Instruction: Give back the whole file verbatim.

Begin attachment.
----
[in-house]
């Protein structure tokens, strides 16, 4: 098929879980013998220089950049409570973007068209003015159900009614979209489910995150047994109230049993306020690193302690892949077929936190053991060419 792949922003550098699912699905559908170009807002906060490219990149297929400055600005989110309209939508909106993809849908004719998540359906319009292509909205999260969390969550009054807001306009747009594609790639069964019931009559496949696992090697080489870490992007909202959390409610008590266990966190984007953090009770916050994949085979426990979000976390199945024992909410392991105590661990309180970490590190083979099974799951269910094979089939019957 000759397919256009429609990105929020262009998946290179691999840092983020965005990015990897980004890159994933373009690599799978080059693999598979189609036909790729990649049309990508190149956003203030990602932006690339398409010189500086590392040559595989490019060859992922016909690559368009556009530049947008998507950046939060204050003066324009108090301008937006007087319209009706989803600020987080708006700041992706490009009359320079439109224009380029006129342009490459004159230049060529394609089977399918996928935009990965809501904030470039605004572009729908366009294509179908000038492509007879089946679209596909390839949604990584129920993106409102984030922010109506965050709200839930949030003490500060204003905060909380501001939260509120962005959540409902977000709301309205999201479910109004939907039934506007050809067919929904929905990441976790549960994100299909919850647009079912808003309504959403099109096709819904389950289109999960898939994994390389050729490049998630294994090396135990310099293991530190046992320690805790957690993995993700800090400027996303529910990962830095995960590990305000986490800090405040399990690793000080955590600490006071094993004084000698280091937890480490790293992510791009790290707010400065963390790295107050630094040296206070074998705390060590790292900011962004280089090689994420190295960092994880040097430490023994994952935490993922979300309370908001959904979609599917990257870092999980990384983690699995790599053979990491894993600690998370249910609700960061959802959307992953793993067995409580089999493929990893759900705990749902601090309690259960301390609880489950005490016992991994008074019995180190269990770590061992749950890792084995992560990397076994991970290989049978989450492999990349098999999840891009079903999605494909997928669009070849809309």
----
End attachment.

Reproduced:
[in-house]
């Protein structure tokens, strides 16, 4: 098929879980013998220089950049409570973007068209003015159900009614979209489910995150047994109230049993306020690193302690892949077929936190053991060419 792949922003550098699912699905559908170009807002906060490219990149297929400055600005989110309209939508909106993809849908004719998540359906319009292509909205999260969390969550009054807001306009747009594609790639069964019931009559496949696992090697080489870490992007909202959390409610008590266990966190984007953090009770916050994949085979426990979000976390199945024992909410392991105590661990309180970490590190083979099974799951269910094979089939019957 000759397919256009429609990105929020262009998946290179691999840092983020965005990015990897980004890159994933373009690599799978080059693999598979189609036909790729990649049309990508190149956003203030990602932006690339398409010189500086590392040559595989490019060859992922016909690559368009556009530049947008998507950046939060204050003066324009108090301008937006007087319209009706989803600020987080708006700041992706490009009359320079439109224009380029006129342009490459004159230049060529394609089977399918996928935009990965809501904030470039605004572009729908366009294509179908000038492509007879089946679209596909390839949604990584129920993106409102984030922010109506965050709200839930949030003490500060204003905060909380501001939260509120962005959540409902977000709301309205999201479910109004939907039934506007050809067919929904929905990441976790549960994100299909919850647009079912808003309504959403099109096709819904389950289109999960898939994994390389050729490049998630294994090396135990310099293991530190046992320690805790957690993995993700800090400027996303529910990962830095995960590990305000986490800090405040399990690793000080955590600490006071094993004084000698280091937890480490790293992510791009790290707010400065963390790295107050630094040296206070074998705390060590790292900011962004280089090689994420190295960092994880040097430490023994994952935490993922979300309370908001959904979609599917990257870092999980990384983690699995790599053979990491894993600690998370249910609700960061959802959307992953793993067995409580089999493929990893759900705990749902601090309690259960301390609880489950005490016992991994008074019995180190269990770590061992749950890792084995992560990397076994991970290989049978989450492999990349098999999840891009079903999605494909997928669009070849809309």